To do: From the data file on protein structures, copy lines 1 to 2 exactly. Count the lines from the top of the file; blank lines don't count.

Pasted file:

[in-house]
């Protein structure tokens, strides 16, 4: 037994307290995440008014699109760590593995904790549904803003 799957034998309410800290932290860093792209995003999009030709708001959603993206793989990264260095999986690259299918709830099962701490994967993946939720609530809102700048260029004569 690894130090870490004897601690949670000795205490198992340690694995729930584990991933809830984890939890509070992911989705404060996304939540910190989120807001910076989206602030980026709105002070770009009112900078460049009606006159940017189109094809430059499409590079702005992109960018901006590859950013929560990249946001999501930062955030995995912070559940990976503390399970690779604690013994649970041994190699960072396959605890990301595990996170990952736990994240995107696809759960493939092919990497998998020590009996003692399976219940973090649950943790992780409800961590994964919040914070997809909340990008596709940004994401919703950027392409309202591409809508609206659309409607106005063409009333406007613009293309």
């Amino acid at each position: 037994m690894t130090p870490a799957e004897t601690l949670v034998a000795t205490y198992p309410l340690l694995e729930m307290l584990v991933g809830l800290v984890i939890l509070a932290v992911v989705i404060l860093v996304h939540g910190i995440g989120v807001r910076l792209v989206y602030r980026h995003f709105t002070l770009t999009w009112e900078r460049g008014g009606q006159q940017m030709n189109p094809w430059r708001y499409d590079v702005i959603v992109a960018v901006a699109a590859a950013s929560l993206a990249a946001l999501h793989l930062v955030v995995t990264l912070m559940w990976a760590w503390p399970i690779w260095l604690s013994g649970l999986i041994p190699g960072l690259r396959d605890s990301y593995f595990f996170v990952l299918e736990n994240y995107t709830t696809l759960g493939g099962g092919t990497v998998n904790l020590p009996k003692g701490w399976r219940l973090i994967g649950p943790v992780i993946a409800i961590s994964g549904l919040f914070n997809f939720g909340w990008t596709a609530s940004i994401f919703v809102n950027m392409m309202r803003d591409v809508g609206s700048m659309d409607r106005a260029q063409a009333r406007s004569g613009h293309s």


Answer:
[in-house]
């Protein structure tokens, strides 16, 4: 037994307290995440008014699109760590593995904790549904803003 799957034998309410800290932290860093792209995003999009030709708001959603993206793989990264260095999986690259299918709830099962701490994967993946939720609530809102700048260029004569 690894130090870490004897601690949670000795205490198992340690694995729930584990991933809830984890939890509070992911989705404060996304939540910190989120807001910076989206602030980026709105002070770009009112900078460049009606006159940017189109094809430059499409590079702005992109960018901006590859950013929560990249946001999501930062955030995995912070559940990976503390399970690779604690013994649970041994190699960072396959605890990301595990996170990952736990994240995107696809759960493939092919990497998998020590009996003692399976219940973090649950943790992780409800961590994964919040914070997809909340990008596709940004994401919703950027392409309202591409809508609206659309409607106005063409009333406007613009293309």